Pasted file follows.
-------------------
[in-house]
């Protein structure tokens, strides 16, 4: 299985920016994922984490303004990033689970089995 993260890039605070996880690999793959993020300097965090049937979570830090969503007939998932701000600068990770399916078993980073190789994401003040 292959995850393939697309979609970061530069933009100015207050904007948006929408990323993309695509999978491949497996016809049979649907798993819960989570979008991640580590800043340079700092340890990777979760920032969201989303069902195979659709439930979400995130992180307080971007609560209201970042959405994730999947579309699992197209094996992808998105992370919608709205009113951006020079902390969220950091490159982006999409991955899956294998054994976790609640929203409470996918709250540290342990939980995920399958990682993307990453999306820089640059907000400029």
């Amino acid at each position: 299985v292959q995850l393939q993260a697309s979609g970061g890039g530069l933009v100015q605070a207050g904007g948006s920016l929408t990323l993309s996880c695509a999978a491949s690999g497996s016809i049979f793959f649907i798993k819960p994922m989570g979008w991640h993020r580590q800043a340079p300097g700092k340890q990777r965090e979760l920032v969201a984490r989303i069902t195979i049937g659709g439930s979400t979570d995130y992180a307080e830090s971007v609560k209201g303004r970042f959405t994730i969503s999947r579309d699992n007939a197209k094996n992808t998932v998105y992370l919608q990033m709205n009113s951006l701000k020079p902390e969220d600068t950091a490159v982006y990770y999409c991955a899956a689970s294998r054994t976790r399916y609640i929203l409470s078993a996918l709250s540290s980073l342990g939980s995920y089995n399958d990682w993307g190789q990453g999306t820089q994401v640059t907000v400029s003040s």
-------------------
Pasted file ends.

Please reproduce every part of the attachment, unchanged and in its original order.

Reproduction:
[in-house]
């Protein structure tokens, strides 16, 4: 299985920016994922984490303004990033689970089995 993260890039605070996880690999793959993020300097965090049937979570830090969503007939998932701000600068990770399916078993980073190789994401003040 292959995850393939697309979609970061530069933009100015207050904007948006929408990323993309695509999978491949497996016809049979649907798993819960989570979008991640580590800043340079700092340890990777979760920032969201989303069902195979659709439930979400995130992180307080971007609560209201970042959405994730999947579309699992197209094996992808998105992370919608709205009113951006020079902390969220950091490159982006999409991955899956294998054994976790609640929203409470996918709250540290342990939980995920399958990682993307990453999306820089640059907000400029």
């Amino acid at each position: 299985v292959q995850l393939q993260a697309s979609g970061g890039g530069l933009v100015q605070a207050g904007g948006s920016l929408t990323l993309s996880c695509a999978a491949s690999g497996s016809i049979f793959f649907i798993k819960p994922m989570g979008w991640h993020r580590q800043a340079p300097g700092k340890q990777r965090e979760l920032v969201a984490r989303i069902t195979i049937g659709g439930s979400t979570d995130y992180a307080e830090s971007v609560k209201g303004r970042f959405t994730i969503s999947r579309d699992n007939a197209k094996n992808t998932v998105y992370l919608q990033m709205n009113s951006l701000k020079p902390e969220d600068t950091a490159v982006y990770y999409c991955a899956a689970s294998r054994t976790r399916y609640i929203l409470s078993a996918l709250s540290s980073l342990g939980s995920y089995n399958d990682w993307g190789q990453g999306t820089q994401v640059t907000v400029s003040s």